A pair of spaced apart ribs, known in the industry as a screw way, extend the length of the lamp housing to form a channel for electrical wires. Which wires may be passed through holes that are provided in the circular end pieces and are aligned with the channel to electrically interconnect adjacent lamp housings, as desired.

One or more lamp holders, each comprising a backing plate that overlies a portion of the channel and a pair of end flanges having curved outermost edges and connector ears are provided that fit within the lamp housing. A lamp socket is attached to one or both of the end flanges and conventional elongate light tubes are arranged to be serially plugged into the socket to extend longitudinally in the lamp housing.

Other objects and features of the invention will become apparent from the following detailed description and drawing disclosing what are presently contemplated as being the best modes of the invention.


In the drawings:

FIG. 1 is a perspective view of the lighting system of the invention taken from below and at one end, installed in a display case, shown fragmentarily, and with housing covers exploded away for clarity;

FIG. 2, a vertical sectional view, taken on the line 2-2 of FIG. 1;

FIG. 3, an enlarged and exploded perspective view of an anchor assembly of the light system of FIG. 1; and

FIG. 4, a vertical section, taken on the line 4-4 of FIG. 1, but with the end plate assembled.


Referring now to the drawings:

In the illustrated preferred embodiment, the mounting system for light tubes, shown generally at 10, is mounted in a display cabinet 11.

The display cabinet is shown fragmentarily to include a transparent top 12, and a transparent end wall 13.

The transparent top 12 and end wall 13 are interconnected by a corner extrusion 14, and another similar corner extrusion 15 interconnects transparent top 12 and a sidewall 15a (FIGS. 2 and 4). It should be understood that the display case, shown fragmentarily in FIG. 1, includes the usual bottom and another end wall which are not shown.

The corner extrusions 14 and 15, a junction of the sidewall, end wall and top includes a three sided inner face 17 and accommodates a tubular reinforcement member 16 inserted therein.

Oppositely facing anchor members 18 each having a three sided back surface 19 that will nest against the inner face 17 of a top frame extrusion to which a lighting system is affixed. Self-tapping screws 20 (FIGS. 2 and 3) are inserted through holes 21 that are provided therefore in the anchor members 18, which self tapping screws 20 are threaded through the back face 19 of the extrusion and into the reinforcement member 16, as shown best in FIGS. 2 and 4, and additional to hanging the anchor members 18 to the frame, provide frame support also. The anchor members 18, positioned at opposite ends of a lamp housing 22 are thus securely attached to an extrusion member forming a part of and rigidizing the frame of the display case 11.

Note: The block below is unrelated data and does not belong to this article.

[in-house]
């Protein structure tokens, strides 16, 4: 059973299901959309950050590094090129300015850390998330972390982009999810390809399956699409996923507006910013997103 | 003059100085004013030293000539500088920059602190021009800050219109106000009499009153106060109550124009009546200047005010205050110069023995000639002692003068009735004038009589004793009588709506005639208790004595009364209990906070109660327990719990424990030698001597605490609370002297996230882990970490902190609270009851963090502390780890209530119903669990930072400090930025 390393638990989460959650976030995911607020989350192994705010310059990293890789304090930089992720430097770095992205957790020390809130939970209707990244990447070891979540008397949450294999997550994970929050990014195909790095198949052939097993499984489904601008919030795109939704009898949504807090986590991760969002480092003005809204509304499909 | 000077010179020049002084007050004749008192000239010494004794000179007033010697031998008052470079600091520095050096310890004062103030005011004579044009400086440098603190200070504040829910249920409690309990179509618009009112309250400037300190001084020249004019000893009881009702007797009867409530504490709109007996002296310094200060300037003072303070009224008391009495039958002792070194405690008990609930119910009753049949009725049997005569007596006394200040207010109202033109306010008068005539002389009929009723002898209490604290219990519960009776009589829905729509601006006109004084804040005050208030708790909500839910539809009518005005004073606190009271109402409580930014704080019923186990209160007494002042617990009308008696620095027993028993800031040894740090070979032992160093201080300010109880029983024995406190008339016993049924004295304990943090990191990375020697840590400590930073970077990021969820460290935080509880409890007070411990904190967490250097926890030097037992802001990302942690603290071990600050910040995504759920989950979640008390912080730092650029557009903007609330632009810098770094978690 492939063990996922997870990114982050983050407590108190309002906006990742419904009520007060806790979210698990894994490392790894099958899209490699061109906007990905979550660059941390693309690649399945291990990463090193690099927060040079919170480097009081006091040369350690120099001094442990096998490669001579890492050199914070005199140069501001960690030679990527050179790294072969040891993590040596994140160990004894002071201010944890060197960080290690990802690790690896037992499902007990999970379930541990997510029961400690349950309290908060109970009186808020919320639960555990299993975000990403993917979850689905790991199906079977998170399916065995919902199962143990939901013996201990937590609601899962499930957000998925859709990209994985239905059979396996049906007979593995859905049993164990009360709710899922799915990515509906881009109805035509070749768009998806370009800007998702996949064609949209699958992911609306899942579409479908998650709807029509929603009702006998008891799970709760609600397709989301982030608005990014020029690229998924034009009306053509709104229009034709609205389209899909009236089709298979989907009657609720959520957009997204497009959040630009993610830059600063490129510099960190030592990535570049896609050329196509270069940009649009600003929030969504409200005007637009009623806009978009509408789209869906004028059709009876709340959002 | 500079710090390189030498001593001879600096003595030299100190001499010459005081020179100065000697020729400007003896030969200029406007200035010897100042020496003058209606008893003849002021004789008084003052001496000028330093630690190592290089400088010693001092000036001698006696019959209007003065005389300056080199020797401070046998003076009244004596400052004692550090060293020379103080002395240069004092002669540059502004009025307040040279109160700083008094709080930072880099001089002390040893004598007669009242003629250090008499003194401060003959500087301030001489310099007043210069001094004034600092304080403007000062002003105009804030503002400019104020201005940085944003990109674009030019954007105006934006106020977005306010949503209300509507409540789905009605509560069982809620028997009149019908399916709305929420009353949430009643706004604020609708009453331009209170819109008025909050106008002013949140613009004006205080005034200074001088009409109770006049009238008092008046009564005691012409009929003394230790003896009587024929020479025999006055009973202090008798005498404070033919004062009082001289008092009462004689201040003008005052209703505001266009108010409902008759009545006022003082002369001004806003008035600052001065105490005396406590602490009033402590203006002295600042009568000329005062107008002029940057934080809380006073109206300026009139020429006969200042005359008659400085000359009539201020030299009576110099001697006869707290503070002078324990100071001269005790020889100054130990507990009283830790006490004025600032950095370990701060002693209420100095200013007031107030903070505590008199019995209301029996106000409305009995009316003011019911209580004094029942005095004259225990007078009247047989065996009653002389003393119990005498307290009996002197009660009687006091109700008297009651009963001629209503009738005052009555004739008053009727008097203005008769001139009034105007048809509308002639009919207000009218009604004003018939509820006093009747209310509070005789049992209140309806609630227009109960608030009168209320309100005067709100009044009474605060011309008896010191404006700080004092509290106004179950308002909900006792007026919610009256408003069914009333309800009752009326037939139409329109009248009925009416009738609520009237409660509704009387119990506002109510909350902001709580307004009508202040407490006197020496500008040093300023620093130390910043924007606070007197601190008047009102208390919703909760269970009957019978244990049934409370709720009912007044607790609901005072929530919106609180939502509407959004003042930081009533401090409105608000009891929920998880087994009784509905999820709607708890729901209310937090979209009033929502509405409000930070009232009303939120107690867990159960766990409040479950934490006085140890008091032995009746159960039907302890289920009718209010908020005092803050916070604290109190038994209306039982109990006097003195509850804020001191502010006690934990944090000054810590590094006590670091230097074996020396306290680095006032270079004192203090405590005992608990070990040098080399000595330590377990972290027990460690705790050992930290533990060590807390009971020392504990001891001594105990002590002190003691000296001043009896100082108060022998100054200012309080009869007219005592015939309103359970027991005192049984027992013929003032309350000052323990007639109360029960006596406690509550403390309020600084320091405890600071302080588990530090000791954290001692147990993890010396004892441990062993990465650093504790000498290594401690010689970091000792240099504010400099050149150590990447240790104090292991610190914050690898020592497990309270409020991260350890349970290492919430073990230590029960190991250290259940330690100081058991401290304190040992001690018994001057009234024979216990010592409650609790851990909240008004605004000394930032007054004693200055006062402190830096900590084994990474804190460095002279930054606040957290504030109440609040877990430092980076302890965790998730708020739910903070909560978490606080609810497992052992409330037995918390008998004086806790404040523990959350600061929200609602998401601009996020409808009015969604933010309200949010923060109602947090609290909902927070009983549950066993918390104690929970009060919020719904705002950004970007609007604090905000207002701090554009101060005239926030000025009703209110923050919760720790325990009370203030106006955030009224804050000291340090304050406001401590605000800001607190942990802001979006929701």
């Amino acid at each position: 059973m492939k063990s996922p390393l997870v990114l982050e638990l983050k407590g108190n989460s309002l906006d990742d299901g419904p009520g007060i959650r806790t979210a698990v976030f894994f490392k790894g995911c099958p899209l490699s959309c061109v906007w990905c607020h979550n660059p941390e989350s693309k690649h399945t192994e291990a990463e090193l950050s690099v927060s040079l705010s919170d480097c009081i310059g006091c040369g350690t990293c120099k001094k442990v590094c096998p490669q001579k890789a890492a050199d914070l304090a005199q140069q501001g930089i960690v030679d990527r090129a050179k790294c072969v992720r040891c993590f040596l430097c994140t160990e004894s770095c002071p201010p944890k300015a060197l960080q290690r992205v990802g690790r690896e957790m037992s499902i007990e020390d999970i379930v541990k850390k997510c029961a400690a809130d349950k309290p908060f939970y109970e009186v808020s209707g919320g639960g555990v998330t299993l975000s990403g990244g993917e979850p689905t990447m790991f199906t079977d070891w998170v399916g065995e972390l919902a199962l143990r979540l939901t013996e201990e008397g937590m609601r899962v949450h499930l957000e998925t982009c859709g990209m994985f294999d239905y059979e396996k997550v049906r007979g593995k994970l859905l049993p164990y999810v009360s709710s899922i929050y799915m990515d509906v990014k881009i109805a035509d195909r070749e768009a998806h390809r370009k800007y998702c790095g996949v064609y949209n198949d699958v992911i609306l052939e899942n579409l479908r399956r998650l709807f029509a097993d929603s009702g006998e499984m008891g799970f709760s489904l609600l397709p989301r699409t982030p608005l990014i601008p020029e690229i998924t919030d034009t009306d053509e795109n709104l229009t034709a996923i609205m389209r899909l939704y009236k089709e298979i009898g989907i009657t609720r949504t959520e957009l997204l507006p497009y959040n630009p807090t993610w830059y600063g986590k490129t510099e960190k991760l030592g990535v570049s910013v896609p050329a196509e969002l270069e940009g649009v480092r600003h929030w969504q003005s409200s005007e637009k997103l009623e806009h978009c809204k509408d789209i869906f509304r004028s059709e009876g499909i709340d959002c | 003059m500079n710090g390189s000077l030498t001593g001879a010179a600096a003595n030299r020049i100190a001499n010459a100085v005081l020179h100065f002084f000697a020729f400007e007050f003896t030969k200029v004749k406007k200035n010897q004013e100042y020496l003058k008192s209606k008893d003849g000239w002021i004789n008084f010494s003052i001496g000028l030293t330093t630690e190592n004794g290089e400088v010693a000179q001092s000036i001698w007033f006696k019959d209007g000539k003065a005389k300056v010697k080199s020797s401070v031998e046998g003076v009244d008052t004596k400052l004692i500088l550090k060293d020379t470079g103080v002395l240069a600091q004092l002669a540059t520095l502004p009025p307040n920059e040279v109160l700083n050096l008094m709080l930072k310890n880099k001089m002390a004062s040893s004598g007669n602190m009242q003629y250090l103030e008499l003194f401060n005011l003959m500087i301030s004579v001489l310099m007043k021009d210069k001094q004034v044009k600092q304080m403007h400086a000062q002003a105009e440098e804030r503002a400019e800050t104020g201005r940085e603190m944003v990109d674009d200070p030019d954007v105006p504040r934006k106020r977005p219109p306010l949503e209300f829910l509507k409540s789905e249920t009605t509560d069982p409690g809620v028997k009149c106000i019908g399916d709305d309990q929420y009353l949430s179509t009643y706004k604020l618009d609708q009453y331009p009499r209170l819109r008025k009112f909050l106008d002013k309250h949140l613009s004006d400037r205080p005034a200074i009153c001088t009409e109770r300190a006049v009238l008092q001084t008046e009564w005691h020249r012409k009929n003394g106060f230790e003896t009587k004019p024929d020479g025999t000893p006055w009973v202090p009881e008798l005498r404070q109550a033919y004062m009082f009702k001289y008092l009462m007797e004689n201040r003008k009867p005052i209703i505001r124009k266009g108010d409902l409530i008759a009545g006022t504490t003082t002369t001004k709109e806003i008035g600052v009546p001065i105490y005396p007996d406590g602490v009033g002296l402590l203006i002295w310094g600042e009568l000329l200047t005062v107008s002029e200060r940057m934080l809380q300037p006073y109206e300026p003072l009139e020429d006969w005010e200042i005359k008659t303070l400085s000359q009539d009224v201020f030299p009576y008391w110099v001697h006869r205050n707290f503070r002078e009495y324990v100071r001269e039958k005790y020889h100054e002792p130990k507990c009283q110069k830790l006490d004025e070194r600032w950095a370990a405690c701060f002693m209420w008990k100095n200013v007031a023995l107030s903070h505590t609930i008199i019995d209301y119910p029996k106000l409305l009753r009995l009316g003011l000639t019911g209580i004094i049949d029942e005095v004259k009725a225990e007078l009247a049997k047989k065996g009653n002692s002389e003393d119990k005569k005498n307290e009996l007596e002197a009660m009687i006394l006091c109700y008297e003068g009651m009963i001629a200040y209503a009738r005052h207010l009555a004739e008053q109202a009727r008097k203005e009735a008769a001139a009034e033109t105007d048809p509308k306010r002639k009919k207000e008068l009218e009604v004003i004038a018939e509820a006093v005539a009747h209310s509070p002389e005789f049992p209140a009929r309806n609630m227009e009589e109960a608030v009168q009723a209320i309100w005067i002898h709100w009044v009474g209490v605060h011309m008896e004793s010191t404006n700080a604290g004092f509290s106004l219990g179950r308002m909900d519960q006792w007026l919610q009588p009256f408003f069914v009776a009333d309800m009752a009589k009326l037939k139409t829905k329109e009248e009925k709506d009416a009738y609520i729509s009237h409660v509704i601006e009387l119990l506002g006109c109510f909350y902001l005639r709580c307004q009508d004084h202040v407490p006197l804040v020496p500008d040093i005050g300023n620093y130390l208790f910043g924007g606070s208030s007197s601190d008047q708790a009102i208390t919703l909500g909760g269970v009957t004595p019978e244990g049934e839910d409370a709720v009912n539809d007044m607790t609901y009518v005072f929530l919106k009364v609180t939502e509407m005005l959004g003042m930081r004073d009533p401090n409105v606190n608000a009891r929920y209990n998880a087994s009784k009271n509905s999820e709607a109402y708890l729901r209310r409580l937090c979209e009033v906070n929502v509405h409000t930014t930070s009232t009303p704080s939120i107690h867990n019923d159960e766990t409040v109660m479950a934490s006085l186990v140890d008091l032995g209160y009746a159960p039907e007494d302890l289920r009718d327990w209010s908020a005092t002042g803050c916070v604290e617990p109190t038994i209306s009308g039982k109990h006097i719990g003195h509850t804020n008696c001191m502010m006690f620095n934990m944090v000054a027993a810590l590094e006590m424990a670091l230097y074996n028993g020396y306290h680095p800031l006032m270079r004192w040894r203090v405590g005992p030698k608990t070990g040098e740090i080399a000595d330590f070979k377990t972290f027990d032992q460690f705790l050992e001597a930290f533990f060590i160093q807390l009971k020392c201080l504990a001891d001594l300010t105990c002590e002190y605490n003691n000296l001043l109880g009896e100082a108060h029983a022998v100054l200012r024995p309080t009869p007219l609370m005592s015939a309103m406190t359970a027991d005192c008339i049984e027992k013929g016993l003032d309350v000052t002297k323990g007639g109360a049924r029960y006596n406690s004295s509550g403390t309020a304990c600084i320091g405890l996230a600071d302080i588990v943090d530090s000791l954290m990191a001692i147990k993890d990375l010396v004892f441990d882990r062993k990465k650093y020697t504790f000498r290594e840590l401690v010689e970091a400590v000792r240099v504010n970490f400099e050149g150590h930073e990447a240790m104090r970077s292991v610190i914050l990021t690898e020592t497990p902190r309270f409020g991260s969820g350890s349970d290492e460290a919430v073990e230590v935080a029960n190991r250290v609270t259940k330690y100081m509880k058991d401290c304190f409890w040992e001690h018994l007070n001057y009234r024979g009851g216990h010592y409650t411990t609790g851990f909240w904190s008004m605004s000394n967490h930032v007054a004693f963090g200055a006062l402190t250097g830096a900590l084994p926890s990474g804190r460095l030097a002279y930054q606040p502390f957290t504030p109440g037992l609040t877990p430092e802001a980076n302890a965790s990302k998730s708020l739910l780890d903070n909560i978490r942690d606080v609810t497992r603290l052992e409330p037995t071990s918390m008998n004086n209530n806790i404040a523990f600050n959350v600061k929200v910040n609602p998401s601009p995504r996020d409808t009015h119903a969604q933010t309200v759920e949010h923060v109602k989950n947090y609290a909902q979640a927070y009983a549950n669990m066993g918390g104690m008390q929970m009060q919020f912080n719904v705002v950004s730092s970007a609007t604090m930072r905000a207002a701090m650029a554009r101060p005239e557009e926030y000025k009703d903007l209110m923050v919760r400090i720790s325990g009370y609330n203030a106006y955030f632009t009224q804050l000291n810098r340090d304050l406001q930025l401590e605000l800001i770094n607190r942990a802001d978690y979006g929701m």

Shown best in FIGS. 1 and 3, each of the anchor members 18 has a curved slot 24 formed therein and includes a threaded hole 25 that opens into that curved slot and receives a set screw 26 to lock the lamp housing 22 in place, as will be hereafter described.

Lamp housing 22 is a partial cylinder that is open at one side 28. A pair of spaced apart ribs 29 and 30, known in the industry a screw way, extend the length of the housing and are centrally positioned opposite the opening 28 to form a channel 31 in which electrical wires may be positioned.

A pair of end walls 32 and 33 are provided to lamp housing 22 that each have an arcuate exterior flange 34 that is arranged to fit into a slot 24 of an anchor member 18 for mounting the lamp housing. The arcuate exterior flanges 34 are turned in the anchor member rotational curved slot 24 to accommodate positioning of the lamp housing 22 and the opening 28 thereof.

Shown in FIGS. 1 and 4, each of the end walls 32 and 33 also has an interior peripheral flange 35, with notches 36, 37 and 38 formed therein. The peripheral flanges 35 are curved to telescope snugly into the ends of curved lamp housing 22, with notches 36 straddling the ends of ribs 29 and 30. So arranged, the ribs 29 and 30 prevent turning of the housing 22 relative to the end walls 32 and 33.

Shown in FIGS. 1 and 4, a hole 39 is formed through each end wall 32 and 33 to be aligned with channel 31. The notches 37 and 38 are provided to be positioned at opposite edges of the curved housing 22 and a threaded hole 40 is provided through each flange 35 and centrally between the notches 37 and 38.